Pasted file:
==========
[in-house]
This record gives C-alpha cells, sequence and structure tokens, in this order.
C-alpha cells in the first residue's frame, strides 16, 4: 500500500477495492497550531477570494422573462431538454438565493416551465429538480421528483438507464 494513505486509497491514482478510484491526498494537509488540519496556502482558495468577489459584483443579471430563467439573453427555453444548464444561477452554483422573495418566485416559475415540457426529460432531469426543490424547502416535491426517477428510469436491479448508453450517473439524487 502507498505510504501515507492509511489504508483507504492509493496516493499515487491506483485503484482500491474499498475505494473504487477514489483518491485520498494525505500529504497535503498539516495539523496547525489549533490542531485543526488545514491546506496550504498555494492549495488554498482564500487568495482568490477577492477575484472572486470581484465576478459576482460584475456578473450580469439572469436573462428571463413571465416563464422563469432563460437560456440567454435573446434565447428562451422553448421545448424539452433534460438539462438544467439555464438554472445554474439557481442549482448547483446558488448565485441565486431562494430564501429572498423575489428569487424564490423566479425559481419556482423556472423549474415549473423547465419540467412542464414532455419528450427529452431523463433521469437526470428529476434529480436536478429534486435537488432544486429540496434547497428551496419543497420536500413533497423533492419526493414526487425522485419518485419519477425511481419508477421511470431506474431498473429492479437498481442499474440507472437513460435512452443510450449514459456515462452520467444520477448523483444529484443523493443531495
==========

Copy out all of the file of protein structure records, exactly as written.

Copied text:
[in-house]
This record gives C-alpha cells, sequence and structure tokens, in this order.
C-alpha cells in the first residue's frame, strides 16, 4: 500500500477495492497550531477570494422573462431538454438565493416551465429538480421528483438507464 494513505486509497491514482478510484491526498494537509488540519496556502482558495468577489459584483443579471430563467439573453427555453444548464444561477452554483422573495418566485416559475415540457426529460432531469426543490424547502416535491426517477428510469436491479448508453450517473439524487 502507498505510504501515507492509511489504508483507504492509493496516493499515487491506483485503484482500491474499498475505494473504487477514489483518491485520498494525505500529504497535503498539516495539523496547525489549533490542531485543526488545514491546506496550504498555494492549495488554498482564500487568495482568490477577492477575484472572486470581484465576478459576482460584475456578473450580469439572469436573462428571463413571465416563464422563469432563460437560456440567454435573446434565447428562451422553448421545448424539452433534460438539462438544467439555464438554472445554474439557481442549482448547483446558488448565485441565486431562494430564501429572498423575489428569487424564490423566479425559481419556482423556472423549474415549473423547465419540467412542464414532455419528450427529452431523463433521469437526470428529476434529480436536478429534486435537488432544486429540496434547497428551496419543497420536500413533497423533492419526493414526487425522485419518485419519477425511481419508477421511470431506474431498473429492479437498481442499474440507472437513460435512452443510450449514459456515462452520467444520477448523483444529484443523493443531495